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Article
April 1924

NEW YORK DERMATOLOGICAL SOCIETY

Arch Derm Syphilol. 1924;9(4):494-504. doi:10.1001/archderm.1924.02360220074008

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Abstract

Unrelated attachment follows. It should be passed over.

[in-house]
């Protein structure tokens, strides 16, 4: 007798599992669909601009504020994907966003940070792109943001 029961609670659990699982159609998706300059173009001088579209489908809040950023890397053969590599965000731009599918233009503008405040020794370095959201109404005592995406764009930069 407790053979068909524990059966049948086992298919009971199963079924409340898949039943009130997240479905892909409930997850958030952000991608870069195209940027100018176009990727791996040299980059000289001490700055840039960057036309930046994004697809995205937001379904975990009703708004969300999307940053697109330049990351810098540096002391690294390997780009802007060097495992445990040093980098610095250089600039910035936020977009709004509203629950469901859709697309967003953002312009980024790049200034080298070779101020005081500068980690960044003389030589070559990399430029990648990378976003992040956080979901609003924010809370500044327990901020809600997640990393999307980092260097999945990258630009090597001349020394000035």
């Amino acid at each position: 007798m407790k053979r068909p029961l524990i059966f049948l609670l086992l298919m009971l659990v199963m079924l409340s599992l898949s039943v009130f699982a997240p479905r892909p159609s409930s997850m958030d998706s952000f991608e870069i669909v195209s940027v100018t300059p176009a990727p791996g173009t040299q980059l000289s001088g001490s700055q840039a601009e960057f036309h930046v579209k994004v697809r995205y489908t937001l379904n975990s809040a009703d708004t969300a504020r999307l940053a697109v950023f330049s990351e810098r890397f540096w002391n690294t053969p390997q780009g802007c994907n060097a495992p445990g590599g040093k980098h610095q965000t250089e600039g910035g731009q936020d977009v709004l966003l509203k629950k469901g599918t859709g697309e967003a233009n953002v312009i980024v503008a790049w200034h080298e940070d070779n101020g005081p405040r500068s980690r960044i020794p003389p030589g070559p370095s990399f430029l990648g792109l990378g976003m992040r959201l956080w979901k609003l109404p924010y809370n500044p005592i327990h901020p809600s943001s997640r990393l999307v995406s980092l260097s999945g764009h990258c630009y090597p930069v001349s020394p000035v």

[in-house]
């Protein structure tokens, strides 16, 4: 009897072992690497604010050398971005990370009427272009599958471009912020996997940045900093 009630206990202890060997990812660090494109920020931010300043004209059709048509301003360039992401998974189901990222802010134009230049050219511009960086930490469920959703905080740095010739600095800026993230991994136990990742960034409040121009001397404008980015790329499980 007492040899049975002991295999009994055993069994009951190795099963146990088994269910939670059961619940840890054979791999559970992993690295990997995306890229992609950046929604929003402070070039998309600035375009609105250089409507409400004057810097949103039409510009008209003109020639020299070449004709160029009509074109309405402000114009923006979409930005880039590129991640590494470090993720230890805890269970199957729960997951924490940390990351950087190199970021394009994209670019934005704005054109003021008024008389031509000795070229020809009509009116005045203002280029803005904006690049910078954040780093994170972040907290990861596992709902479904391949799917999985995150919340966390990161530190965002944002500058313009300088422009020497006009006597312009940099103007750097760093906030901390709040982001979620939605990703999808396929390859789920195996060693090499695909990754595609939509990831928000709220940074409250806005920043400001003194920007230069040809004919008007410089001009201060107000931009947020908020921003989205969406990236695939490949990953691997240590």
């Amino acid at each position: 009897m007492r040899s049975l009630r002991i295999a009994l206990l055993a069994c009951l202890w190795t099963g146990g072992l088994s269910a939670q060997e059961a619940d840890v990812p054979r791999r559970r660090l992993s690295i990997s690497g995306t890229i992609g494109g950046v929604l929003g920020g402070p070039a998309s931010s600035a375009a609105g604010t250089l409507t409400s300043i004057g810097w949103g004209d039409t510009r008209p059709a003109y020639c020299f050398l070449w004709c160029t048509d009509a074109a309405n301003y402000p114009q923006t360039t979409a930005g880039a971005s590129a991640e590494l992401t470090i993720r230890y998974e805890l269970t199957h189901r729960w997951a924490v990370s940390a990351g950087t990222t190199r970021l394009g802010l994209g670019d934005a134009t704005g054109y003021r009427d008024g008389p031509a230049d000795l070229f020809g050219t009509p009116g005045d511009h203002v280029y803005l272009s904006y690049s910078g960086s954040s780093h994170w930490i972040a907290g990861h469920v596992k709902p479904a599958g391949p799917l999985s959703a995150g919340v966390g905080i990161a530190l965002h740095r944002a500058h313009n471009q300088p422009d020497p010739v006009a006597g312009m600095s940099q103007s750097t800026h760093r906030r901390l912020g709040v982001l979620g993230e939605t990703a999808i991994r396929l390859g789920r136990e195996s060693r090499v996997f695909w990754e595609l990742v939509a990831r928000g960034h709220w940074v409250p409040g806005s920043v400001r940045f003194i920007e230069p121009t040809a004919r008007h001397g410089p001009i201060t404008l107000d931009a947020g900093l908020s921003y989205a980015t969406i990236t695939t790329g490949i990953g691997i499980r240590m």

SCLERODERMA (OR KELOIDS?). Presented by Dr. Lane.  Miss H. H., aged 23, had noticed the beginning of her present trouble about three years ago. On the left side of the neck there were two parallel, elevated, hard bands about 3% inches (8.8 cm.) long and three-quarters inch (1.9 cm.) wide. The thickness of these bands was apparently about one-half inch (1.2 cm.). The color was slightly waxy, and a few very small vessels could be seen on the surface. Above these bands, extending to just below and back of the ear, was an irregular spot, smooth, not elevated, dead white and hard. This spot had appeared within the past few months. When the patient was first seen the impression had been that the two parallel lesions were keloids. With the appearance of the later lesion it seemed probable that the whole process was scleroderma. The parallel lesions presented an unusual

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